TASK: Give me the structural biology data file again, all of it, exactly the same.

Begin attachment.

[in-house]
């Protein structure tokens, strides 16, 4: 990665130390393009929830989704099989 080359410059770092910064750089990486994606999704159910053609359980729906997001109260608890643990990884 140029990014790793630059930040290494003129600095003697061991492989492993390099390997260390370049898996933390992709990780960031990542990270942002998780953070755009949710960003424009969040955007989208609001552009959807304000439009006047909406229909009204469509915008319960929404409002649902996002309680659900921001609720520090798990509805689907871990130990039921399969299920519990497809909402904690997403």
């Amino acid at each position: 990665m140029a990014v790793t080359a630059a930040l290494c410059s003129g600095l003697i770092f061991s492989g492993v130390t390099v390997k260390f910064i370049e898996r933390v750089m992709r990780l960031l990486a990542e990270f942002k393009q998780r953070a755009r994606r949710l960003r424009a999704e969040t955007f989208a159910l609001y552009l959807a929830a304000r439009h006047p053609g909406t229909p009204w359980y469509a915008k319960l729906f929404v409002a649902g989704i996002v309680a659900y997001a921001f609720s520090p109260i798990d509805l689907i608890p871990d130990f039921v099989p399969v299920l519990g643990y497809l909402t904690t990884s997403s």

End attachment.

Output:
[in-house]
């Protein structure tokens, strides 16, 4: 990665130390393009929830989704099989 080359410059770092910064750089990486994606999704159910053609359980729906997001109260608890643990990884 140029990014790793630059930040290494003129600095003697061991492989492993390099390997260390370049898996933390992709990780960031990542990270942002998780953070755009949710960003424009969040955007989208609001552009959807304000439009006047909406229909009204469509915008319960929404409002649902996002309680659900921001609720520090798990509805689907871990130990039921399969299920519990497809909402904690997403």
């Amino acid at each position: 990665m140029a990014v790793t080359a630059a930040l290494c410059s003129g600095l003697i770092f061991s492989g492993v130390t390099v390997k260390f910064i370049e898996r933390v750089m992709r990780l960031l990486a990542e990270f942002k393009q998780r953070a755009r994606r949710l960003r424009a999704e969040t955007f989208a159910l609001y552009l959807a929830a304000r439009h006047p053609g909406t229909p009204w359980y469509a915008k319960l729906f929404v409002a649902g989704i996002v309680a659900y997001a921001f609720s520090p109260i798990d509805l689907i608890p871990d130990f039921v099989p399969v299920l519990g643990y497809l909402t904690t990884s997403s």